Charges for interfering with a flight crew will be brought against an unruly passenger whose behavior forced an American Airlines flight from Los Angeles to Philadelphia to be diverted to Phoenix Thursday morning, police said.
Soon after takeoff, while the "fasten seat belt" sign was on, the man refused to take his seat and made statements that were alarming, authorities said. He was taken to an urgent psychological care center for evaluation, according to police.
But when an American Airlines flight from San Jose, California, was diverted to Phoenix on its way to Dallas on Oct. 20 because an apparently drunk passenger was yelling and had to be restrained, the man was taken off the plane and sent to a hotel. The airline would not press charges, police said.
And when a Southwest Airlines flight from Los Angeles to San Francisco had to turn around two days earlier after a passenger allegedly choked the woman in front of him for reclining her seat, the FBI detained the man for questioning.
"I am sure it was annoying for everyone around them but that is ridiculous to let that everyone miss their connections," wrote one commenter on NBC Bay Area's Facebook page after the Oct. 20 case. "How can it be serious enough to divert the flight but then not to press charges?"
When to pursue prosecution is a line that airlines "always have to walk because you do want there to be consequences for bad behavior,” said Seth Kaplan, the editor of Airline Weekly.
Not only are diversions disruptive for other passengers but they are pricey for the airline.
The cost of unscheduled landings to disembark or deliver passengers typically is borne by airlines and can be between $10,000 and $200,000, according to Perry Flint, a spokesman for the International Air Transport Association.
Passengers can be fined $25,000 for each incident, Kaplan said.
He said he did not know how often airlines went after passengers for the cost of diversions. As with any business, there is what the airline is entitled to and how its actions appear to the public, he said.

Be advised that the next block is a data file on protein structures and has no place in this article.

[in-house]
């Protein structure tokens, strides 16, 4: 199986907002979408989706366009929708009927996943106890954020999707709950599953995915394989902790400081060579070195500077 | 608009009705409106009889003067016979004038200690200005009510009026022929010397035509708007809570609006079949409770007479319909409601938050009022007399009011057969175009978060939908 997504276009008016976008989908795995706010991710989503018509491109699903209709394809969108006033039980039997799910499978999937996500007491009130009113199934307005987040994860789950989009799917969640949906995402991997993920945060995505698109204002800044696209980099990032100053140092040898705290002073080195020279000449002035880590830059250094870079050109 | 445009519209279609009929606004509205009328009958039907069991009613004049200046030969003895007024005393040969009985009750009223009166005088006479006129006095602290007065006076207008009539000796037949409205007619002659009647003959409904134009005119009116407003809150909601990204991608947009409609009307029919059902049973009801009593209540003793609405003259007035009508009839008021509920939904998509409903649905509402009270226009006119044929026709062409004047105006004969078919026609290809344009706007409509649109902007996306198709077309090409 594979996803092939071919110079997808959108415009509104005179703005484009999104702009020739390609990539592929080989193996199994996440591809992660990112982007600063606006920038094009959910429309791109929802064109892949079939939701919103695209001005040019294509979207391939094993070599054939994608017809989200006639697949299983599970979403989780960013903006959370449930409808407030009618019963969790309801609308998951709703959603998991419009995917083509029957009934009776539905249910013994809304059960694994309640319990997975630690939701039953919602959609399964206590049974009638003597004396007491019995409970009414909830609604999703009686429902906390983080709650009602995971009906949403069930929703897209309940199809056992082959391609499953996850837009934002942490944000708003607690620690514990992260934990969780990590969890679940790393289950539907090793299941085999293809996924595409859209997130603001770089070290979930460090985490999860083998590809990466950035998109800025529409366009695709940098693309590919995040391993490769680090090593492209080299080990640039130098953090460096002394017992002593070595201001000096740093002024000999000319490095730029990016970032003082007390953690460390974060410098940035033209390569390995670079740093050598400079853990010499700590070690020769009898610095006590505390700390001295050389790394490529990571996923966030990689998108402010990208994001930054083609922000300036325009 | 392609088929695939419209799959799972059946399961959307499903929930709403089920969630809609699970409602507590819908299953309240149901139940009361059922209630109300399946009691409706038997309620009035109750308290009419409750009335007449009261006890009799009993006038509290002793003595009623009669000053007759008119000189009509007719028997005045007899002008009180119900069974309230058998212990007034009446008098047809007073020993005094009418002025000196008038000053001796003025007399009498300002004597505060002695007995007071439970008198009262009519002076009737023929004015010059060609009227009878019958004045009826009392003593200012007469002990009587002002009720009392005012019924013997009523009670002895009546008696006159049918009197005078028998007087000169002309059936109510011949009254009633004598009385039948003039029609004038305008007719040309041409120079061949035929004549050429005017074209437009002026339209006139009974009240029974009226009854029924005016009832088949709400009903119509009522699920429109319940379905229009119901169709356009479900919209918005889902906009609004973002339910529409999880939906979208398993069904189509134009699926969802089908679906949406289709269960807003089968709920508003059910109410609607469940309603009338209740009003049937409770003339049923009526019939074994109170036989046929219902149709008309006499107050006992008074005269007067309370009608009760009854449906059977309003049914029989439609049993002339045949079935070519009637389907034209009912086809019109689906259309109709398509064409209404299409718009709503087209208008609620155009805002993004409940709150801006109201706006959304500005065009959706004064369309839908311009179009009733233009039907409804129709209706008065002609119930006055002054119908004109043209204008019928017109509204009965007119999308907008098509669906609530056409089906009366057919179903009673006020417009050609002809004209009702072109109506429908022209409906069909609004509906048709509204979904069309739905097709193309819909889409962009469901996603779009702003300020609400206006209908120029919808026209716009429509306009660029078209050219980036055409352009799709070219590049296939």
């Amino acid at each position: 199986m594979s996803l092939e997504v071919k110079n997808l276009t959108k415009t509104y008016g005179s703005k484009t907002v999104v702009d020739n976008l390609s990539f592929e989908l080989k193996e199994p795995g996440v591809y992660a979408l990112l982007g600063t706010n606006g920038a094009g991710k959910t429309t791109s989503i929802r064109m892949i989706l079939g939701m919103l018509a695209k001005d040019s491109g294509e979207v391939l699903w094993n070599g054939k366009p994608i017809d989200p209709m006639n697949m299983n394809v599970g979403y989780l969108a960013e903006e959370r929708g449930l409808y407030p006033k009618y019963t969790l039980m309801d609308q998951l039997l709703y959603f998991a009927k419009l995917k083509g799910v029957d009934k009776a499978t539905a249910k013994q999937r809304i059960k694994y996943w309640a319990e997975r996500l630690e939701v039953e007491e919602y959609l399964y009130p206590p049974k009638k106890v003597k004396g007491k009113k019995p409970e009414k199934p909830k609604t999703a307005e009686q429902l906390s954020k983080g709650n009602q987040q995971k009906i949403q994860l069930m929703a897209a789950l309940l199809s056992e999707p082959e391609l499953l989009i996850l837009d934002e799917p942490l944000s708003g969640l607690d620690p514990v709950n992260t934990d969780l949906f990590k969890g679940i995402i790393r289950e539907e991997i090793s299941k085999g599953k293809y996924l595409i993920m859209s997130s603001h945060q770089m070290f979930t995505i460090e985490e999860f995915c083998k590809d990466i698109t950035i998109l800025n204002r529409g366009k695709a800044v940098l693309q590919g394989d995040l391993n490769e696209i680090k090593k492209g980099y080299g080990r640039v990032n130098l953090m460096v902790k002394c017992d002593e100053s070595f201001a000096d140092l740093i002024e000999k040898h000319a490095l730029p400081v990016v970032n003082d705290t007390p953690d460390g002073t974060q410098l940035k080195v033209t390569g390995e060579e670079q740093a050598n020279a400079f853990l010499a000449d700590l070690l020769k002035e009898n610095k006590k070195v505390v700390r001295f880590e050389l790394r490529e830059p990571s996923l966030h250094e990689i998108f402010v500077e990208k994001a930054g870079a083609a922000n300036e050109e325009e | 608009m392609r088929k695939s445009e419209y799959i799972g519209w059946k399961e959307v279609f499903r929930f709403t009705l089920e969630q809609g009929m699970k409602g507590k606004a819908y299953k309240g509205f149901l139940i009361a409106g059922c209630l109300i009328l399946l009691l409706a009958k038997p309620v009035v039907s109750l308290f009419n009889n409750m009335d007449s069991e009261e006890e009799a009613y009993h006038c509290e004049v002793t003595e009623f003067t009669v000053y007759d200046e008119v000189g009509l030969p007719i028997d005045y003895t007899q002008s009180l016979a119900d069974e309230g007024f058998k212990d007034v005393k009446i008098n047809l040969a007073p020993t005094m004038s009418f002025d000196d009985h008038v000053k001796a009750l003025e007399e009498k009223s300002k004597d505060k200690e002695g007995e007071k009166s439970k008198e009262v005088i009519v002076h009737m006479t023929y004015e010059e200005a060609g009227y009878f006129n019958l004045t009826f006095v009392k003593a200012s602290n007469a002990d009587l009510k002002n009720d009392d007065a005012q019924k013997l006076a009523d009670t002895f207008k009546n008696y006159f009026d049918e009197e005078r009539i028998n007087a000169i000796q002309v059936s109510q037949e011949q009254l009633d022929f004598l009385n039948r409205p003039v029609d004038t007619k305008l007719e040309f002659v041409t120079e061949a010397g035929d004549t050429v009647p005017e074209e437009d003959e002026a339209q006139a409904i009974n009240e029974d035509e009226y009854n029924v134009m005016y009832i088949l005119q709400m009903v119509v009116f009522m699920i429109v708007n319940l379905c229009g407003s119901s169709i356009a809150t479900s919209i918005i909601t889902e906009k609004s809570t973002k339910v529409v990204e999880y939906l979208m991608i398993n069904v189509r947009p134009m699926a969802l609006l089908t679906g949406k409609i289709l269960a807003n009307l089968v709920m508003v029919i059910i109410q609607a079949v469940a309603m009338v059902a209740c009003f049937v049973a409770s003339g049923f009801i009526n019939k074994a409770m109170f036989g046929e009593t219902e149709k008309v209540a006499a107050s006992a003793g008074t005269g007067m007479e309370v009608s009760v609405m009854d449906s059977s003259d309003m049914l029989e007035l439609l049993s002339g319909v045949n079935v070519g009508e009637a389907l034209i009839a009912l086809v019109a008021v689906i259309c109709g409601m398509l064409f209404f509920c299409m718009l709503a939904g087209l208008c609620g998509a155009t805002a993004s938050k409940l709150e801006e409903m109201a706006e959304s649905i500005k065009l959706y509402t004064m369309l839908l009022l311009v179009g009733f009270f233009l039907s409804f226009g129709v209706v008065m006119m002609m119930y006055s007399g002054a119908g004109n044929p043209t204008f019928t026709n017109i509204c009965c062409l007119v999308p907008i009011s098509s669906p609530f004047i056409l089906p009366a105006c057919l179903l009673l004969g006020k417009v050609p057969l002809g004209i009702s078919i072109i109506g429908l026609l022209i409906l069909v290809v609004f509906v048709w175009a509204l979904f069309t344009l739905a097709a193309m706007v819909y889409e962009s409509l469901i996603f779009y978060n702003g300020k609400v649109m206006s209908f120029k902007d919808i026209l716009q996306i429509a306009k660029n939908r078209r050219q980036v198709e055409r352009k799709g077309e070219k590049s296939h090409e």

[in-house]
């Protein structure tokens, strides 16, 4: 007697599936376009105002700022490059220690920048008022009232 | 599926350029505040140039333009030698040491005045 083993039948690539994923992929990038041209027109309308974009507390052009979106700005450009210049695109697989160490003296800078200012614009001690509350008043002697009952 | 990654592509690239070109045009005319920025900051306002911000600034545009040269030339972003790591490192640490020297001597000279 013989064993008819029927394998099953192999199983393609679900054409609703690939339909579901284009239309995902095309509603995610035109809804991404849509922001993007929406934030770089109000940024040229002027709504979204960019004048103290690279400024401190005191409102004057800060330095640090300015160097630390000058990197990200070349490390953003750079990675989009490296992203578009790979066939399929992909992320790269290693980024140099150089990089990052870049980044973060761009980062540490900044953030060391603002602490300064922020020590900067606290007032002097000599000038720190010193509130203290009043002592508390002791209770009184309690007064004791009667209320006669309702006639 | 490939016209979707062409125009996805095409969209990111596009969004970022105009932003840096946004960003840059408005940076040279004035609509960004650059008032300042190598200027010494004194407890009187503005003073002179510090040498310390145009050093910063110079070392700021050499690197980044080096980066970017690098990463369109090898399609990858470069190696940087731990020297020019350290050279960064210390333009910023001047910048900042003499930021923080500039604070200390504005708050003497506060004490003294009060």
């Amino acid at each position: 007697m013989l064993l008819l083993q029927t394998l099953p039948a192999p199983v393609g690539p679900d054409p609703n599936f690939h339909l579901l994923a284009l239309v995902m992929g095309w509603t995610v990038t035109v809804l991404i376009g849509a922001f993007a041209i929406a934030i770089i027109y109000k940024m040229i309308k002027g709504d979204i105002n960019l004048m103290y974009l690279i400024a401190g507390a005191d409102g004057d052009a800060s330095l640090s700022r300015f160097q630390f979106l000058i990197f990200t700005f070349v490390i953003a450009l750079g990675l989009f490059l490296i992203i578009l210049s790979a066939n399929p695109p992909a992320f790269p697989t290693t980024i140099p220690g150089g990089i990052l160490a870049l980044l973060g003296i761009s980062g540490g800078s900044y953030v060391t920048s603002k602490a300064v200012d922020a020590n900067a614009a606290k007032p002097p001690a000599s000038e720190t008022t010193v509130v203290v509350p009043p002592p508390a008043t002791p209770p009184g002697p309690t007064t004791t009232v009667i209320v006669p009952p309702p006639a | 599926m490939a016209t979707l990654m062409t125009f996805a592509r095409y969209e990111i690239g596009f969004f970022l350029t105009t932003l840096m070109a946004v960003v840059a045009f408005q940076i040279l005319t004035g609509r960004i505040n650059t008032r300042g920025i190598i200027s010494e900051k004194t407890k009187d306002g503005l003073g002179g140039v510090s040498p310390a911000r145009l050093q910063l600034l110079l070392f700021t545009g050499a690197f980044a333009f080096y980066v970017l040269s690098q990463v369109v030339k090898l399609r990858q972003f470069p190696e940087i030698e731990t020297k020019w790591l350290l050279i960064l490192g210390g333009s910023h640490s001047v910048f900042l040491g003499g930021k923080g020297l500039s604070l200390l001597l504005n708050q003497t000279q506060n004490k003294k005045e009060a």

“They are always weighting those kinds of considerations,” Kaplan said.
In February, USA Today reported that the Federal Aviation Administration rarely issued hefty fines. A review of documents found that of about 750 crew reports filed from 2009 to 2013, only one in six had resulted in civil fines. The FAA levied about $1 million in fines, but billed about $435,000 after settlements, the paper found.
American Airlines makes its decisions on a case-by-case basis, according a spokesman, Ross Feinstein. Costs vary depending on such factors as the time it takes and the size of the aircraft.
Southwest Airlines trains its employees to deny boarding to passengers who appear to be drunk, and to handle unruly passengers aboard its flights, said spokesperson Brandy King. The captain, working with FAA Air Traffic Control, has a range of options available, from landing at the nearest airport to arranging for law enforcement officers to meet the aircraft.
It is not known whether charges were brought against the man removed from the Southwest Airlines flight. A spokeswoman for the FBI office in Los Angeles, Laura Eimiller, had said that the investigation was continuing.
Melanie Hinton, a spokeswoman for Airlines for America, an industry group, said such diversions were rare, affecting 1 in 130,000 flights.
The group supports vigorous prosecution of passengers charged with disruptive behavior as well as international efforts at the International Civil Aviation Organization and the International Air Transport Association to assure that other countries also appropriately deal with these situations, she wrote.
Airline crews do their best to keep problem passengers off planes, said Sara Nelson, the international president of the Association of Flight Attendants.
“We encourage the public to understand that if you’re drinking in the airport make sure that you’re not getting to a point where you are under the influence, where you’re inebriated or close to it,” she said.
Passengers who do interfere with the safety of the flight or cause other problems need to face stiff fines, she said.
“They need to be held accountable because that serves as a deterrent,” she said.